November 16th 2012 by Andrew S Gibson
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Thanks for reading! Andrew.
This article is part of a series of interviews with long exposure photographers to celebrate the release of my ebook Slow. You can keep track of the interviews by clicking on the Long Exposure Photography Interviews link under Categories in the right-hand sidebar.
Chris Friel is a British photographer who is known for his intentional camera movement photos. He has pushed the technique further than anyone else I know of and built an impressive portfolio in the process. No doubt his background as a painter has helped, and he has picked up a number of awards and publications over the last few years.
You will see Chris mentioned as an influence by many photographers as we work our way through this interview series.
How would you describe your photographic vision? What kind of look do you try and create in your photos?
Not convinced I have a photographic vision, certainly not a long term one. All I know is the sort of photos that excite me, and these tend to be interpretative rather than representational images.
When did you start taking photos? What made you decide to explore photography as a means of artistic expression?
I started photography in 2006 after being a painter for many years. I actually bought an early Canon digital SLR to photograph some painting for a catalogue, and got excited by what the camera was capable of. I haven’t painted since.
What attracts you to the intentional camera movement technique – why do you use it?
The unpredictability of the whole process, you never know what will show up.
What type of subject do you take photos of using intentional camera movement techniques?
I mainly shoot landscapes and seascapes using intentional camera movement. I have tried with people but failed miserably.
What techniques do you use? What are your preferred shutter speeds and do you move the camera a certain way during the exposure?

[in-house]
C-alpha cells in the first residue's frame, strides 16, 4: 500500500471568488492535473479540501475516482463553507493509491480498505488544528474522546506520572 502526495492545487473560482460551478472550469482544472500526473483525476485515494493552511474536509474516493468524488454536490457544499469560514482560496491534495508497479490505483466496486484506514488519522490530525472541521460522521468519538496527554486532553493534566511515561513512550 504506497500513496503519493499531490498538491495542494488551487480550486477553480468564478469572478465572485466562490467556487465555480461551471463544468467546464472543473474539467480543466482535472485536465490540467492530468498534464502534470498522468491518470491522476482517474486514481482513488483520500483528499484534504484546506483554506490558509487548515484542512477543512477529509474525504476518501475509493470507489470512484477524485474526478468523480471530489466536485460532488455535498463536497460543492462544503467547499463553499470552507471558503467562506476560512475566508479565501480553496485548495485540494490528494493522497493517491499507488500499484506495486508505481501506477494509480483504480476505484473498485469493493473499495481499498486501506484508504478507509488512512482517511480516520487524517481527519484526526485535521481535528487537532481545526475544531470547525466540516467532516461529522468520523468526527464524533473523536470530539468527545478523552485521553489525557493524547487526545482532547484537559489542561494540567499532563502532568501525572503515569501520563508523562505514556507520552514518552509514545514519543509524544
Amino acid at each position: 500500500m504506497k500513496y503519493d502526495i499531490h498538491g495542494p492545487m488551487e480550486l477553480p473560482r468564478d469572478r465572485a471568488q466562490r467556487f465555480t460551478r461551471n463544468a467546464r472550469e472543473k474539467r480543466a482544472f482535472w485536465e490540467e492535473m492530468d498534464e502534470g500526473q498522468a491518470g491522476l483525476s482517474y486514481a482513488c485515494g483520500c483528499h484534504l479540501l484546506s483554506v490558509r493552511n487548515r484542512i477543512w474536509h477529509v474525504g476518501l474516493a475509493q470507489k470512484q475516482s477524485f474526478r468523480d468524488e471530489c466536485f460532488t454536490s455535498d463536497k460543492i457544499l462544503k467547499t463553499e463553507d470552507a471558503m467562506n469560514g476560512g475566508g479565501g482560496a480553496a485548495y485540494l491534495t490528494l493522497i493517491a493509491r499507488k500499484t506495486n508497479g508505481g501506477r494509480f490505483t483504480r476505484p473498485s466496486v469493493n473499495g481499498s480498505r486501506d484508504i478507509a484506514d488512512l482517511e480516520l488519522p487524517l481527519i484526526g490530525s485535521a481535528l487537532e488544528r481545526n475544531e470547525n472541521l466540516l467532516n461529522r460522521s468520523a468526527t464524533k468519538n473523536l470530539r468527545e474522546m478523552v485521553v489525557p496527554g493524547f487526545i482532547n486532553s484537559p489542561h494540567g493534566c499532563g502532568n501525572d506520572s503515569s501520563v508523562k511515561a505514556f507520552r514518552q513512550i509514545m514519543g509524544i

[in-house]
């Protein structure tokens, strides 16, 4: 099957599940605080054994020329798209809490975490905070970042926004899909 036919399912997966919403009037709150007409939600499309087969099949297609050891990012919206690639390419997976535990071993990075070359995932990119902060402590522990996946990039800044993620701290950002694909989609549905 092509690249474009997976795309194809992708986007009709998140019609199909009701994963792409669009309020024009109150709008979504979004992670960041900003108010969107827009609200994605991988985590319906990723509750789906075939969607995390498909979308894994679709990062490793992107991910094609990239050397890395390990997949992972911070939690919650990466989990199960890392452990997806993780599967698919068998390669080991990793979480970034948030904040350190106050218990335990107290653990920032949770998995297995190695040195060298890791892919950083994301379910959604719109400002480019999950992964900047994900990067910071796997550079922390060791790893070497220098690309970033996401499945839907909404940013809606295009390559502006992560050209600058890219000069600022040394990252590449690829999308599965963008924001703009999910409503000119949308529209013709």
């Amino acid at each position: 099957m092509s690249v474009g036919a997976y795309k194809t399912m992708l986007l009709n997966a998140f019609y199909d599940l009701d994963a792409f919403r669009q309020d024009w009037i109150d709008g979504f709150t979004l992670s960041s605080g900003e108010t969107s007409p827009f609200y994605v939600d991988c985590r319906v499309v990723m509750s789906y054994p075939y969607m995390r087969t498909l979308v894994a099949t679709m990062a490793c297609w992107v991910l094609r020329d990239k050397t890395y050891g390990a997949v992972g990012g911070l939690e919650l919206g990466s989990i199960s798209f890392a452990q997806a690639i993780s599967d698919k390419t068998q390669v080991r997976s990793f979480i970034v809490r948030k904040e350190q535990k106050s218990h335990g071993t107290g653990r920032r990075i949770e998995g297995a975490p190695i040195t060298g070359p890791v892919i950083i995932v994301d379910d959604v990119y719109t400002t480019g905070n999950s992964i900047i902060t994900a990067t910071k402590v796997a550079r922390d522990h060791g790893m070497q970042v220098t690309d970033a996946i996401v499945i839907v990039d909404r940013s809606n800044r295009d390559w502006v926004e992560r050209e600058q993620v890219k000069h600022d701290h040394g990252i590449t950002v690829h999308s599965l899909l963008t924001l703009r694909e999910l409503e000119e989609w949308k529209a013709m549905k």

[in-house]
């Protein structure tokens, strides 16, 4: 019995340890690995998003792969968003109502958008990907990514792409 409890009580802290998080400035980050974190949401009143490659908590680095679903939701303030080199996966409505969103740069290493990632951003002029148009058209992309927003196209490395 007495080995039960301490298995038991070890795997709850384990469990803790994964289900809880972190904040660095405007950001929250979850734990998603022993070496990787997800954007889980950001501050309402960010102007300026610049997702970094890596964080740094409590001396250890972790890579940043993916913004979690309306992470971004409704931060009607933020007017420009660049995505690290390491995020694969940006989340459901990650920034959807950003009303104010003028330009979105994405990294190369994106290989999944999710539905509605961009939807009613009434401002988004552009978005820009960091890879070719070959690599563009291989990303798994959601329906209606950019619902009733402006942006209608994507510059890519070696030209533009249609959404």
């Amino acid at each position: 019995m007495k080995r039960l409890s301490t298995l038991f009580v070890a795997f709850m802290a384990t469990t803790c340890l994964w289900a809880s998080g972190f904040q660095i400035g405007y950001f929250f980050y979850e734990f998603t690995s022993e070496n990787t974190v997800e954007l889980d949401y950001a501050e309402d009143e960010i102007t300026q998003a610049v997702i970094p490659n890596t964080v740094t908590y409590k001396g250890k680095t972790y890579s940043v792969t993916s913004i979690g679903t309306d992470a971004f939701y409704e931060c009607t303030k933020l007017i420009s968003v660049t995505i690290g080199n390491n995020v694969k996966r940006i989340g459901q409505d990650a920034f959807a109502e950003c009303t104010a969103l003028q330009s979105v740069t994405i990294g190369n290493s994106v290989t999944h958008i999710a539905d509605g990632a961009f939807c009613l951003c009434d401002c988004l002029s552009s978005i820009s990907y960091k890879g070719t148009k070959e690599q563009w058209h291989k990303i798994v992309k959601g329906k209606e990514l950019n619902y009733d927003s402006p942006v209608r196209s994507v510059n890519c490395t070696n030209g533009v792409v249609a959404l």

Depends on the subject matter. I usually shoot with a Canon EOS 5D Mark II and either a 45mm tilt-shift lens or a 50mm prime, coupled with an neutral density graduated filter and a polariser. Most shots are two or three seconds in duration with some movement towards the end of the exposure. The direction of movement depends on the composition.
Describe your approach to composition. Is there any benefit to keeping the composition simple?
There is certainly a benefit in keeping composition simple. I always think that if you can’t visualise an image the day after you took it, then it’s too complicated.
One of my issues with intentional camera movement is how to tell if my photos have actually worked. Sometimes I’m not sure whether I’ve created a good image or just a blurred one. How do you tell if an intentional camera movement photo has worked? What do you look for when you’re editing your photos?
It should look vaguely like the picture you were trying to take. There should be some elements in the image which are sharp or at least recognisable, and the composition should work.
Please give the readers three tips for taking good intentional camera movement photos.
1. Keep taking hundreds of photos. When I started my shoot to print ratio was appalling – about 1,000:1. I’ve now got it down to about 20:1, but that’s taken six years of trial and error and over 100,000 photos on my hard drive.
2. Try to imagine what you want from a scene before you pick up the camera, then keep going until you have something that approximates with your imagined image.
3. Wait a few days before deleting your rejected images. It’s good to have a little distance on the subject.
Who are your three favourite photographers and why do you like them?
Difficult. Here’s a short list of 80
You have a lot of beautiful photos. But if you had to pick one as your favourite, which would it be – and why?
Usually the last photo I took.
If I had to pick one it would probably be this:
Mainly because it was the first of my intentional camera movement images to win an award in a national photographic competition.
A few more of Chris’s photos:
If you’d like to learn more about long exposure photography, my ebook Slow takes you through the creative possibilities of using slow shutter speeds, from blurring motion with a shutter speed of 1/30 second all the way to long exposure techniques using shutter speeds of five minutes or longer.
All photos in this interview are protected by copyright. Please contact the photographer for permission to use in any way.
P.S. Don't forget to check out the Ultimate Photography Bundle